A coiled spring, fast at one end to the frame and at the other to the Wing, imparts to the wing an impulse to return to its normal position, and its forward movement is checked by a screw-head or stop, which prevents its striking the rods, and stops it when almost touching them.
Another feature of my invention is the device by which the mechanism is locked while the cash-drawer is unlocked, and by which no second registry can be made till the drawer is again closed, thus serving as a guard against both dishonesty and carelessness, and giving the customer an opportunity to see on the indicating-tablets the amount which has been registered before turning away or receiving his change.
The cash-drawer, when closed, is locked by the depending bolt 1) on the rear end of a spring-pressed bent lever, 1, and the back of the drawer presses against the bent-down end of a rod, 9, the front end of which bears a block, Q. \Vhen the drawer is closed this block is pulled away from under the cross bar M, which is then free to descend w en pressed down by any of the keys 0. The cross-bar in its descent presses on one arm of the bent lever P,and draws the boltp at the end of the other arm, allowing the drawer to open. \Vhen the drawer is opened, even slightly, and the button released, the bent end of the rod q no longer being held by the back of the drawer, the block Q is pressed by aspring on rod q, under cross-bar M, which thus cannot descend again until the drawer is closed and the block withdrawn in the manner indicated. It is evident, then, that when a button is de pressed the first thing effected is the movement of the proper wheel or wheels of the registering device by the appropriate pallet or pallets. This done, and the depression of the button continuing, the indicating-tablet next comes into view and the drawer unlocks. Then the bell is struck and the tablet falls until the collar on its supporting-rod reaches the wing, but to farther until the drawer is closed and the machine again operated. The next step is to put the proper amount of cash into the drawer and close it. This locks the drawer automatically and unlocks the keys. Another payment being made, the properkey is depressed, the amount of it registered, the
indicating-tablet raised, the previously-raised indicatingtablet let fall, the bell struck, the keys lock ed, and so on ad infinitztm. The disengaging-bar may be fast to the sides of the frame and operate on the pallets by means of cam-like shoulders upon them.
Another method of locking the mechanism when the drawer is open is by a bent flat spring, fast at one end to the upper side of the drawer-chamber, and allowing the drawer to slide under it and raise it. Up from this spring and s upported thereby runs a rod having a hook at the end, which grasps the link connected to the bell-crank and prevents its moving. 7 hen the drawer is closed the link is released, as by the first-described and preferable device.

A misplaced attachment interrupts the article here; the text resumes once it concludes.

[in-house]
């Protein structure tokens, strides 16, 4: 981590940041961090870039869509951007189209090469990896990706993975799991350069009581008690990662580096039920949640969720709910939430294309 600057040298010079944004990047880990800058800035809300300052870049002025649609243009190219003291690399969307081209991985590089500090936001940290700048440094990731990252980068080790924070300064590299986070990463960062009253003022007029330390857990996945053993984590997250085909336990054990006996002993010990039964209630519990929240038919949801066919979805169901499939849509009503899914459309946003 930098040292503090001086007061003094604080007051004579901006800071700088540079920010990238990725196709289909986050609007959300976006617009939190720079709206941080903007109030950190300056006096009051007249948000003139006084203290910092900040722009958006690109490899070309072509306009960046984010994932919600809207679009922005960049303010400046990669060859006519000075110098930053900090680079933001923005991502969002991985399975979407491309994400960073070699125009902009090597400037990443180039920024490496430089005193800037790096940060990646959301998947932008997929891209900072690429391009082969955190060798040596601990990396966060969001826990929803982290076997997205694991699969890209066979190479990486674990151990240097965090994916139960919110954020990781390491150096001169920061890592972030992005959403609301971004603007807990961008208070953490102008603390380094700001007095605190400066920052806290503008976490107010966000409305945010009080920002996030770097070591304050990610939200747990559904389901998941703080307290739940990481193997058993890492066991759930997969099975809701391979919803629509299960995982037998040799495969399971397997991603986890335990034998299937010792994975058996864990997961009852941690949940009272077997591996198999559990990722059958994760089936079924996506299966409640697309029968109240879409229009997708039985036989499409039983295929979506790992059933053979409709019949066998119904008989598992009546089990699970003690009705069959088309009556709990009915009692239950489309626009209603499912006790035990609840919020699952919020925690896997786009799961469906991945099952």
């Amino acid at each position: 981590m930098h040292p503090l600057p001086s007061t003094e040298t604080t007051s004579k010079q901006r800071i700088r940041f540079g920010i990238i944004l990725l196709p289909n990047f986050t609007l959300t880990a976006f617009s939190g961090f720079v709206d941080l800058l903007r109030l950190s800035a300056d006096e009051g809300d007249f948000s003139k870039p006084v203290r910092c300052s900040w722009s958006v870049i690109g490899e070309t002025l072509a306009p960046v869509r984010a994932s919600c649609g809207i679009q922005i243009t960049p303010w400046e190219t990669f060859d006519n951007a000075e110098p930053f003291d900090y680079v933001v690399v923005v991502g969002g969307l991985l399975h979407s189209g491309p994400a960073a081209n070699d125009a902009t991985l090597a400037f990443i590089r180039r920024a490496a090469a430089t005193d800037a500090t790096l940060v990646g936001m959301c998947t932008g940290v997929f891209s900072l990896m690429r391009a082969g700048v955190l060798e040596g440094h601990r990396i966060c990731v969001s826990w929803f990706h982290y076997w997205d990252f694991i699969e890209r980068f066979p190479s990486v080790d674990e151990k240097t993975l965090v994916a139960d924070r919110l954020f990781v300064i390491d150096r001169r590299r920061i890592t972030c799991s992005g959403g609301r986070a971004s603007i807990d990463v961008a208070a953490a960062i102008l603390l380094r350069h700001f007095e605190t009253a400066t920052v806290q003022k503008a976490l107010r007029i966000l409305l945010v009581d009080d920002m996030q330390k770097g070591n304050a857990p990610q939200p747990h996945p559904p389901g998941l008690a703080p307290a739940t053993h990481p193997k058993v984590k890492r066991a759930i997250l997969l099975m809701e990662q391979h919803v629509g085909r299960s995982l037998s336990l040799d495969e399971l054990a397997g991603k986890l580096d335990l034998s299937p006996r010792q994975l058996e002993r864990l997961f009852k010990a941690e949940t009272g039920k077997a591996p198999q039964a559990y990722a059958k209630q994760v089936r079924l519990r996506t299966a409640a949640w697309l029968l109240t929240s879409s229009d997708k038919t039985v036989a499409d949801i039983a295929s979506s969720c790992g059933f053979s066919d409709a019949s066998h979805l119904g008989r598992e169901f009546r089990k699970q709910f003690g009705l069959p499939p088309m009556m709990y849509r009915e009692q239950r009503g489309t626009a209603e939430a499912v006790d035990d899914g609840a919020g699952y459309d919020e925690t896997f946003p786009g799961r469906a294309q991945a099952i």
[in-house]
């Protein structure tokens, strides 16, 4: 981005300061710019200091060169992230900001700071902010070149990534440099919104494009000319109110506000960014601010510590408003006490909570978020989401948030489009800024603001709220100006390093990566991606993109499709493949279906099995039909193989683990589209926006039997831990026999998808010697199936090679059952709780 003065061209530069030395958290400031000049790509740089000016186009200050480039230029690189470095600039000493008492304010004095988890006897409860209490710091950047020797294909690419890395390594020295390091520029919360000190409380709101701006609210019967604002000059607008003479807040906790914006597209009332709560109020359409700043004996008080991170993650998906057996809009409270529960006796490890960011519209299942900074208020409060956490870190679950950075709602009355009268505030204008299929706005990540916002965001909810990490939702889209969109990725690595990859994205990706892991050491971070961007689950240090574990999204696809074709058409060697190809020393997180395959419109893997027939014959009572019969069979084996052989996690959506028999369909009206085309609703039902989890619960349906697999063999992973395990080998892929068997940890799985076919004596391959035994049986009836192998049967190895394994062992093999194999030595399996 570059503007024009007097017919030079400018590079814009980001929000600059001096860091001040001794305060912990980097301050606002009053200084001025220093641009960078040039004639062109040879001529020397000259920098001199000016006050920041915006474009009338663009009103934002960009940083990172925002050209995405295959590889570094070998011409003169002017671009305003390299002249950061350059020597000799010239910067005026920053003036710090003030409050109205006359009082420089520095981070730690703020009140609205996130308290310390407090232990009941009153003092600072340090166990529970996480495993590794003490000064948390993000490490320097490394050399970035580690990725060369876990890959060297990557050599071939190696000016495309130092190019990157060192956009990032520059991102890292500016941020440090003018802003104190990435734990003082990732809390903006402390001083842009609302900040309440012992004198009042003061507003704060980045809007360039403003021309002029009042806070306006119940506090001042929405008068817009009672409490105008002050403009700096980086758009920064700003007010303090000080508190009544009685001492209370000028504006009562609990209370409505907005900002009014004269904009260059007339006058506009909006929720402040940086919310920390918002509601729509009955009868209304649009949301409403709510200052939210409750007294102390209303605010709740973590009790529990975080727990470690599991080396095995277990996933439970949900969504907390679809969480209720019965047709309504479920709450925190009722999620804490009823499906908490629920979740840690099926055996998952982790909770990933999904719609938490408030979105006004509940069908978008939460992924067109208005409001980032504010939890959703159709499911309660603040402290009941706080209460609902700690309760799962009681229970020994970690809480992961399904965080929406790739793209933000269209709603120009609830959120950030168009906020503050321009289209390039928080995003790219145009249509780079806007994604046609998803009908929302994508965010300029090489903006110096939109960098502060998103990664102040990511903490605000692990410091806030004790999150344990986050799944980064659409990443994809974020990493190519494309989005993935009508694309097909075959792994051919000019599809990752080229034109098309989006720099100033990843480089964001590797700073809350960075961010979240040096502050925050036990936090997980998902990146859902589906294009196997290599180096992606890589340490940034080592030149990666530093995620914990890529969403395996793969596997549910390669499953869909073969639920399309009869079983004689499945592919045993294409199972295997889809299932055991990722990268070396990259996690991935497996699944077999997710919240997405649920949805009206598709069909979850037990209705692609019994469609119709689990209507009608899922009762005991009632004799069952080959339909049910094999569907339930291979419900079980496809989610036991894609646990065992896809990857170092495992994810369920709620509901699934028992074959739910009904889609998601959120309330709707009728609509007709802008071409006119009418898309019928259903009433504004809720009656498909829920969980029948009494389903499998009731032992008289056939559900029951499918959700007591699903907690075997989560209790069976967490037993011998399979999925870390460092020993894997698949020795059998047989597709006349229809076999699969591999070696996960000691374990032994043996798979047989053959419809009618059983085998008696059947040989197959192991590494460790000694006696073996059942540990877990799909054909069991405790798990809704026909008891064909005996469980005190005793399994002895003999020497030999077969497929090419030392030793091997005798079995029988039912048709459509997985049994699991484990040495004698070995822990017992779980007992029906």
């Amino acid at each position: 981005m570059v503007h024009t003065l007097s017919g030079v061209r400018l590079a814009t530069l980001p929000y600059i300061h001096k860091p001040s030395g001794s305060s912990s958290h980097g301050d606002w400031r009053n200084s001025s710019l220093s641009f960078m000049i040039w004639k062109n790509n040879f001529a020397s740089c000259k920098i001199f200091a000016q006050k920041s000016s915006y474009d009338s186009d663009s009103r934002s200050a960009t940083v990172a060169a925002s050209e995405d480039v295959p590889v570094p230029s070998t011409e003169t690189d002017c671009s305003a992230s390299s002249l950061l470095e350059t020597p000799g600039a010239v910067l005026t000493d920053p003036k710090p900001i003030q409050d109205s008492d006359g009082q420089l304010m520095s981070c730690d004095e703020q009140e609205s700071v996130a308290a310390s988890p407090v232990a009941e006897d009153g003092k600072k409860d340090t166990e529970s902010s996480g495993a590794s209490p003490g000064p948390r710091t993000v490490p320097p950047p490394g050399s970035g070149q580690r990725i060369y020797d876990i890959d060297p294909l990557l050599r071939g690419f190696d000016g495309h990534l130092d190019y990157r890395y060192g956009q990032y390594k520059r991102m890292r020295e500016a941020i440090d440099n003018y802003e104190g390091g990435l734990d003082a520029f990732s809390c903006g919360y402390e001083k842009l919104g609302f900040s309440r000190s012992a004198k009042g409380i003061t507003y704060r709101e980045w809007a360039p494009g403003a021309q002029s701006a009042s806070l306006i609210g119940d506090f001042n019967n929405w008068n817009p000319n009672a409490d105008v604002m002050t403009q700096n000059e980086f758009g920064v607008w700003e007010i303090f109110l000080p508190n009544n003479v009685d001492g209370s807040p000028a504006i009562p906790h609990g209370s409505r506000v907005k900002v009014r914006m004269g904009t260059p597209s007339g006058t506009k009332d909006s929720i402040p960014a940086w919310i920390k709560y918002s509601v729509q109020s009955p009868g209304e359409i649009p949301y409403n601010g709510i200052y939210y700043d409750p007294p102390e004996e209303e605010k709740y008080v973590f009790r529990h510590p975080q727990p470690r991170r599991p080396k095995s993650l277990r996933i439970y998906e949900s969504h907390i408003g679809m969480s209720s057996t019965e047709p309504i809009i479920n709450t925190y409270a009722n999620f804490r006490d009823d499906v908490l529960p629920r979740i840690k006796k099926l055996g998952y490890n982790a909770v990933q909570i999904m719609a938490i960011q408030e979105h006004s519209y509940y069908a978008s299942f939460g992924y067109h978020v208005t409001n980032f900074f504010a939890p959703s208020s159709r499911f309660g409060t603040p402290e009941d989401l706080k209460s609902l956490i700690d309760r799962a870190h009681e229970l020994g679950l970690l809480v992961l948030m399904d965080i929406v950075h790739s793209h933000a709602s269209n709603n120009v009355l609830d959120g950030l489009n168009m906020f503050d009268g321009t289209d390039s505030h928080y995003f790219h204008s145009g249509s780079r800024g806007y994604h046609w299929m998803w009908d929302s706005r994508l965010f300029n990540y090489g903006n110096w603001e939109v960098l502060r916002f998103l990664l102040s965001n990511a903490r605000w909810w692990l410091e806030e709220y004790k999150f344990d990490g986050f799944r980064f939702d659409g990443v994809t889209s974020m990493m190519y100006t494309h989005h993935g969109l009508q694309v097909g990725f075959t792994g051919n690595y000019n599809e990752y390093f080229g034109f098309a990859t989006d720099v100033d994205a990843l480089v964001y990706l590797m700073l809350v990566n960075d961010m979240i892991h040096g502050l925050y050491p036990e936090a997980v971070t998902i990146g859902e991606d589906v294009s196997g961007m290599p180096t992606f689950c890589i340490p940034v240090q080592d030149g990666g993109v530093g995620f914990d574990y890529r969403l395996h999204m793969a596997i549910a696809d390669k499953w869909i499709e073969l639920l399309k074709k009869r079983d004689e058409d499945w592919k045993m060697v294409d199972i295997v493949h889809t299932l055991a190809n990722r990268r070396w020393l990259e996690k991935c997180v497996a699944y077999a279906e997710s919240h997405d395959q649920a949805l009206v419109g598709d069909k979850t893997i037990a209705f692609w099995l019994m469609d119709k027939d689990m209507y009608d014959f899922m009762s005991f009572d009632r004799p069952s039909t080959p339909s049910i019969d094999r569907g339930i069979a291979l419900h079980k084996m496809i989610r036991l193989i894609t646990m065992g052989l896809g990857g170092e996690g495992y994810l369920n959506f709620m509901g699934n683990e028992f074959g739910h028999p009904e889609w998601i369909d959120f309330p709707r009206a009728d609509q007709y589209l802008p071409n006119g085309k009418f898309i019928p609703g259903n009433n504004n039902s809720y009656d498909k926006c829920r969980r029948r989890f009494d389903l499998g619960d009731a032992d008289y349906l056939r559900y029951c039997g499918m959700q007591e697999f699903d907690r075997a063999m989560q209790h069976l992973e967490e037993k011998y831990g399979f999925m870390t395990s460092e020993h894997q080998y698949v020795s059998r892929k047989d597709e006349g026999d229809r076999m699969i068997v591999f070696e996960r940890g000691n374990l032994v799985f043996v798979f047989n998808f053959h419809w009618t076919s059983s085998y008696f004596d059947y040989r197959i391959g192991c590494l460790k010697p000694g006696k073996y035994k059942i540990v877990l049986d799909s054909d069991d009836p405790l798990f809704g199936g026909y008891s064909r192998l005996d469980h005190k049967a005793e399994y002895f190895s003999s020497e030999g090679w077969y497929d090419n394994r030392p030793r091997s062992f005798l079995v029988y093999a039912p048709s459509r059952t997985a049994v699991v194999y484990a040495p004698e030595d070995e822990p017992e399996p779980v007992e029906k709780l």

I claim 1. The combination, with a series of leverarms, of a series of pairs of serrated registerwheels, one wheel in each pair having one 'notch deeper than the rest, and a series of pallets, one in each lever-ann, arranged to operate positively the register wheel or wheels, a series of supporting-rods, one upon each lever-arm, and aseries of indicatingtablets, one on each supporting-rod, substantially as described.
2. The combination, with a series ofleverarms carrying at their farther extremities supporting-rods on which are indicatingtablets, and with a wing, of a series of collars, one on each supportingrod, and a series of individual springs, one for each supportingrod to engage with the collar on said supporting-rod, substantially as described.
3. The combinatiomwith thelever-arms, the wing, and suitable actuating mechanism, of a series of supportingrods, each having upon it a shoulder or collar one face ofwhieh is beveled, and a series of individual springs on said wing so arranged as to allow the collars to pass the wing without moving the wing and to'support thein until the wing ismoved by mechanism independentof the supporting-rods.
4. The combination, with a series of leverarms carrying a series of rods which support indicating-tablets, each rod fitted with a collar or shoulder, of a wing having upon it a series of independent springs, one for each rod, said wing being operated by mechanism wholly distinct from the supporting-rods, so that by operating anyof the lever-arms the collar on the supporting-rod passes its individual spring on the wing without moving the wing, and 011 releasing the leverarm the collar on the supporting-rod falls back on the wing, substantially as described.
5. The combination of a series of lever-arms upon which are pivoted pallets for the oper-' ation of a registering device, with a series of pairs of registeri'ng-wheels, a series of rods supporting indicating-tablets, each rod fitted with a collar or shoulder, and awing provided with aseries of independent springs, one for 4 zazo each rod, said wing being operated by mechanism distinct from the supporting-rods, so that when any of the series of lever-arms is operated the collar on the supporting-rod passes its individual spring without moving the wing, and on releasing the lever arm the collar on the supporting-rod l'alls bael; on the wing.
6. The combination, with the lever-arms and a cross-bar beneath said leverarmsadapted to be depressed thereby, of a bell-crank fast to said cross-bar, and link connected to a lever having a trip thereupon, a bell-hammer, and a wing provided with an arm extending upward therefrom adapted to be pushed back ward by the bell-hammer when the bell-hammer is drawn back to nearly its limit of motion.